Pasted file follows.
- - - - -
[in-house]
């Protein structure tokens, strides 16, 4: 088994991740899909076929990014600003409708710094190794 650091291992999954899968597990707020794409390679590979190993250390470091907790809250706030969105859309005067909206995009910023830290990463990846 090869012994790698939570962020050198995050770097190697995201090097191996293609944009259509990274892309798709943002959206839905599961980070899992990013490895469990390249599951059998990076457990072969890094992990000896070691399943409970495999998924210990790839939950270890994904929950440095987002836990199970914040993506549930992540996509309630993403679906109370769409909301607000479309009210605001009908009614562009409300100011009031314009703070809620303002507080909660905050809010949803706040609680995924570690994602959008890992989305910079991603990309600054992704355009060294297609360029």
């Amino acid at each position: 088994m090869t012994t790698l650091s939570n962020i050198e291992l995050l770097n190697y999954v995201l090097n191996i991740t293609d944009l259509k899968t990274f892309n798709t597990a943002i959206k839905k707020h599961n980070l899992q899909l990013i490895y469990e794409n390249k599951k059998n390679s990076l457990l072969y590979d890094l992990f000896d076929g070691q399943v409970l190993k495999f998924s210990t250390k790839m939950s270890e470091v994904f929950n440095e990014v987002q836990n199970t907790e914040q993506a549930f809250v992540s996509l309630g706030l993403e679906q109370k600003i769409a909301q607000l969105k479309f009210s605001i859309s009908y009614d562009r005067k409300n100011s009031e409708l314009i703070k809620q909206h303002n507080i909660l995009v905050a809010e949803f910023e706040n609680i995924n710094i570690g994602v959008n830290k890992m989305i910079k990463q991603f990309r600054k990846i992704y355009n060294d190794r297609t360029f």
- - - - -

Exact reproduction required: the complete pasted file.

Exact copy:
[in-house]
């Protein structure tokens, strides 16, 4: 088994991740899909076929990014600003409708710094190794 650091291992999954899968597990707020794409390679590979190993250390470091907790809250706030969105859309005067909206995009910023830290990463990846 090869012994790698939570962020050198995050770097190697995201090097191996293609944009259509990274892309798709943002959206839905599961980070899992990013490895469990390249599951059998990076457990072969890094992990000896070691399943409970495999998924210990790839939950270890994904929950440095987002836990199970914040993506549930992540996509309630993403679906109370769409909301607000479309009210605001009908009614562009409300100011009031314009703070809620303002507080909660905050809010949803706040609680995924570690994602959008890992989305910079991603990309600054992704355009060294297609360029």
């Amino acid at each position: 088994m090869t012994t790698l650091s939570n962020i050198e291992l995050l770097n190697y999954v995201l090097n191996i991740t293609d944009l259509k899968t990274f892309n798709t597990a943002i959206k839905k707020h599961n980070l899992q899909l990013i490895y469990e794409n390249k599951k059998n390679s990076l457990l072969y590979d890094l992990f000896d076929g070691q399943v409970l190993k495999f998924s210990t250390k790839m939950s270890e470091v994904f929950n440095e990014v987002q836990n199970t907790e914040q993506a549930f809250v992540s996509l309630g706030l993403e679906q109370k600003i769409a909301q607000l969105k479309f009210s605001i859309s009908y009614d562009r005067k409300n100011s009031e409708l314009i703070k809620q909206h303002n507080i909660l995009v905050a809010e949803f910023e706040n609680i995924n710094i570690g994602v959008n830290k890992m989305i910079k990463q991603f990309r600054k990846i992704y355009n060294d190794r297609t360029f």